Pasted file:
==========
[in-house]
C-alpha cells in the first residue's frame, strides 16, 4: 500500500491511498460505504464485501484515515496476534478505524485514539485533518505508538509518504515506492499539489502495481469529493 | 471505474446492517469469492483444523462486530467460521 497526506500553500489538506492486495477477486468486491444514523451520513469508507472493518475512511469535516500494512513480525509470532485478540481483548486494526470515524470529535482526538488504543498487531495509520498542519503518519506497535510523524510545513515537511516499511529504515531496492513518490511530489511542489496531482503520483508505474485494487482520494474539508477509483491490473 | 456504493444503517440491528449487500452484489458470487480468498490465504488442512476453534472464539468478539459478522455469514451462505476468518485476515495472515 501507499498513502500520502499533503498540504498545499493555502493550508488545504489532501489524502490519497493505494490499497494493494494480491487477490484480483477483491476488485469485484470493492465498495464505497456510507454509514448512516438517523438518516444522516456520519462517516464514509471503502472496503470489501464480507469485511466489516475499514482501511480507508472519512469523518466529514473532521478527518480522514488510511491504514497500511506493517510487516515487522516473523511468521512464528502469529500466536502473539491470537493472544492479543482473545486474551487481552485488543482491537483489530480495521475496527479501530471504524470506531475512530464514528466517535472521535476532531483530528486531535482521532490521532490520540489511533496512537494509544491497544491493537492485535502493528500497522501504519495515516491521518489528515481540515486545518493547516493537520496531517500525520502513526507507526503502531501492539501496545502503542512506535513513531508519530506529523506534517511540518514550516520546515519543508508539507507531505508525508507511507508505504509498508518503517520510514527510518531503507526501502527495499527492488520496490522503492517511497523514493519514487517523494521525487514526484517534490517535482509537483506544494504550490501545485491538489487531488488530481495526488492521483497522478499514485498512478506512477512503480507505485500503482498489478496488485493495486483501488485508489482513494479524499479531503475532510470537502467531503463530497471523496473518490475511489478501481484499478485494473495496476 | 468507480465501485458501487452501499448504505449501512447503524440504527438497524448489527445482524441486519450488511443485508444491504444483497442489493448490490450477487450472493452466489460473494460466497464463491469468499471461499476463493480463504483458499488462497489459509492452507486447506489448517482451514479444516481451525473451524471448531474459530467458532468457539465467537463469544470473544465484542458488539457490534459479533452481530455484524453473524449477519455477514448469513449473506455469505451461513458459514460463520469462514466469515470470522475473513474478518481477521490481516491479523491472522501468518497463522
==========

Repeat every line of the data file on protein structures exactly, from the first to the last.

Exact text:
[in-house]
C-alpha cells in the first residue's frame, strides 16, 4: 500500500491511498460505504464485501484515515496476534478505524485514539485533518505508538509518504515506492499539489502495481469529493 | 471505474446492517469469492483444523462486530467460521 497526506500553500489538506492486495477477486468486491444514523451520513469508507472493518475512511469535516500494512513480525509470532485478540481483548486494526470515524470529535482526538488504543498487531495509520498542519503518519506497535510523524510545513515537511516499511529504515531496492513518490511530489511542489496531482503520483508505474485494487482520494474539508477509483491490473 | 456504493444503517440491528449487500452484489458470487480468498490465504488442512476453534472464539468478539459478522455469514451462505476468518485476515495472515 501507499498513502500520502499533503498540504498545499493555502493550508488545504489532501489524502490519497493505494490499497494493494494480491487477490484480483477483491476488485469485484470493492465498495464505497456510507454509514448512516438517523438518516444522516456520519462517516464514509471503502472496503470489501464480507469485511466489516475499514482501511480507508472519512469523518466529514473532521478527518480522514488510511491504514497500511506493517510487516515487522516473523511468521512464528502469529500466536502473539491470537493472544492479543482473545486474551487481552485488543482491537483489530480495521475496527479501530471504524470506531475512530464514528466517535472521535476532531483530528486531535482521532490521532490520540489511533496512537494509544491497544491493537492485535502493528500497522501504519495515516491521518489528515481540515486545518493547516493537520496531517500525520502513526507507526503502531501492539501496545502503542512506535513513531508519530506529523506534517511540518514550516520546515519543508508539507507531505508525508507511507508505504509498508518503517520510514527510518531503507526501502527495499527492488520496490522503492517511497523514493519514487517523494521525487514526484517534490517535482509537483506544494504550490501545485491538489487531488488530481495526488492521483497522478499514485498512478506512477512503480507505485500503482498489478496488485493495486483501488485508489482513494479524499479531503475532510470537502467531503463530497471523496473518490475511489478501481484499478485494473495496476 | 468507480465501485458501487452501499448504505449501512447503524440504527438497524448489527445482524441486519450488511443485508444491504444483497442489493448490490450477487450472493452466489460473494460466497464463491469468499471461499476463493480463504483458499488462497489459509492452507486447506489448517482451514479444516481451525473451524471448531474459530467458532468457539465467537463469544470473544465484542458488539457490534459479533452481530455484524453473524449477519455477514448469513449473506455469505451461513458459514460463520469462514466469515470470522475473513474478518481477521490481516491479523491472522501468518497463522